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Sorry, homebuyers: Real estate broker says it's feeling like last year's frenzy out there again

After a brief lull in home price and mortgage rate runups, the busy real estate season comes with a resurgence in costs.

DALLAS — Are you stuck on the homebuyer elevator, trying desperately to go down? In the first half of last year, prices just kept going up. And then by the time they started to go down, we were riding a swift surge in mortgage rates. 

Finally, at the beginning of this year, the elevator stopped going up – home prices and mortgage rates both reversed course and dropped.

But that break for homebuyers didn’t last long. Real estate broker Joe Atkins, of Joe Atkins Realty, explains, “It feels like last spring”. 

Atkins says current conditions remind him of the full on frenzy for homes and the bidding wars that catapulted home prices in the first half of 2022. 

“We have an agent here in our office who had a half-million-dollar listing, I think somewhere in east Plano," Atkins said. "They got eleven offers. The one they took was 10% over asking price. They had 75 showings scheduled from Thursday night to Sunday when they listed it."

Low inventory continues

Just like last year, the driver of this is low inventory. Six months’ worth of houses for sale is considered a healthy market. In Texas, inventory was recently at less than a three-month supply. 

Some metropolitan areas had even less than that. And Atkins says some micro markets had far less. 

“Frisco is at 1.4 months of inventory, Plano is at 1.5. Dallas County is at 1.8," Atkins said. "So, the takeaway from that is there's still not very much inventory.”

That's because if someone is in a home already but they are thinking of selling, they are likely to ponder how much higher the interest rate might be compared to the mortgage rate they are paying on their current home. At that point, Atkins says any thoughts of moving might quickly fade. 

"If you got a 2% or 3% rate, it's going to take something drastic to probably make you move," Atkins said. "Therefore, we're not seeing an influx of inventory,"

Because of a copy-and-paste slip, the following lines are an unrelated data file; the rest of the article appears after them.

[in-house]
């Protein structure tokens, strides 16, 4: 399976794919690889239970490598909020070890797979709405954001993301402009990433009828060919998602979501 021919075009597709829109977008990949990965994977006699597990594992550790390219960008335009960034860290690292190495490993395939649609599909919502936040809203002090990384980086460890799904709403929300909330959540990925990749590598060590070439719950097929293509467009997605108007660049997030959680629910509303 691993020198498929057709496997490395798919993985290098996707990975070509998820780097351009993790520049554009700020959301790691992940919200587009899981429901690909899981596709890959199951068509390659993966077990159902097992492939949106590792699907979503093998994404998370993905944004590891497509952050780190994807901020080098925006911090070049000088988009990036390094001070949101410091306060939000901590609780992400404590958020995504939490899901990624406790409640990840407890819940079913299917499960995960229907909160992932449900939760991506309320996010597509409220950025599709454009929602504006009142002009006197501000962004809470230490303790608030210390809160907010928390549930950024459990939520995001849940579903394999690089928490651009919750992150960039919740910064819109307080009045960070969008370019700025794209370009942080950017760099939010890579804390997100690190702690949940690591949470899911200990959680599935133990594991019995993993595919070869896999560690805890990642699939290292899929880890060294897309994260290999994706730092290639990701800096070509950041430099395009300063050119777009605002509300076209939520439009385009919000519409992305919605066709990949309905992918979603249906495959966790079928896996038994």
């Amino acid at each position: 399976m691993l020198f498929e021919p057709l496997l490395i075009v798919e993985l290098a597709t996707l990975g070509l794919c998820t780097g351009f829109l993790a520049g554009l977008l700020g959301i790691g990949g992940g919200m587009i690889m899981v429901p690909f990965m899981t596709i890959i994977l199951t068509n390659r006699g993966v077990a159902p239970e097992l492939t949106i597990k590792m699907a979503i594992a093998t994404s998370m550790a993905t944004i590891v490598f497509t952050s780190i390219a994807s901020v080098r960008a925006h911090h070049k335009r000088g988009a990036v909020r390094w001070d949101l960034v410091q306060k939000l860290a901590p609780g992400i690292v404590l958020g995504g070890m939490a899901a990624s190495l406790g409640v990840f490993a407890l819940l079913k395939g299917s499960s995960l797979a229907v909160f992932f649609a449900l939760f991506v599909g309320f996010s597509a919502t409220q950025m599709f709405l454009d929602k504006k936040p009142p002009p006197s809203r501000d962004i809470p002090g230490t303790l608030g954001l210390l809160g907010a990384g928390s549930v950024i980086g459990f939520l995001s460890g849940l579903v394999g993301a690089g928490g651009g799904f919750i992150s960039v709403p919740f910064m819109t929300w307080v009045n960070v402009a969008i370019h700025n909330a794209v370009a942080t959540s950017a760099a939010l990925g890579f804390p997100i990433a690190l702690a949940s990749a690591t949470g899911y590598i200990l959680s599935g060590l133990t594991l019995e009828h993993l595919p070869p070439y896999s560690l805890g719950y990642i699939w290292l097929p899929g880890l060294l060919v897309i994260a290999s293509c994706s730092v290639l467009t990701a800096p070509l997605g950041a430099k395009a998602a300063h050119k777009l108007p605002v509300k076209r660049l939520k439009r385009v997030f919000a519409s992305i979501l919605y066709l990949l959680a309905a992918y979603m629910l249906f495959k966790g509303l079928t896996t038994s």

Atkins says that continued advantage for sellers means it can still be difficult for buyers to negotiate. 

“Something that we thought would probably go away was, you know, all the crazy offers going over asking (and) the appraisal waivers…waiving this…waiving that, and…I can tell you it's still there," Atkins said. "Every property I've put on the market since…April…we've all gotten either multiple offers asking (price) or above on them.”

And he adds, there are plenty of buyers in the market who are ready and willing to pay with cash. 

“Cash is still king," Atkins said. "We are still seeing cash deals – actually probably seeing more cash deals because…your cash going into real estate means a lot more when the (mortgage) rates are higher than it did when rates were lower.” 

In other words, some buyers may be willing to part with a large chunk of cash for a property rather than financing it at higher interest rates.

Of course, buyers should be wary about competition pressuring them to spend beyond their budgets, leaving them with buyer's remorse later. But Atkins says you also don't want the other buyer's remorse, where you find the right home but don't get it because you don't put your best offer forward. 

“Over the last two years, I can promise you, one out of four people that have lost out on something will probably tell you that they probably had remorse: Maybe I should have done XYZ to make my offer more attractive," Atkins said.

Freddie Mac has a helpful homebuying budget calculator. Fannie Mae offers a mortgage calculator an affordability calculator, and a whole checklist for homebuyers.

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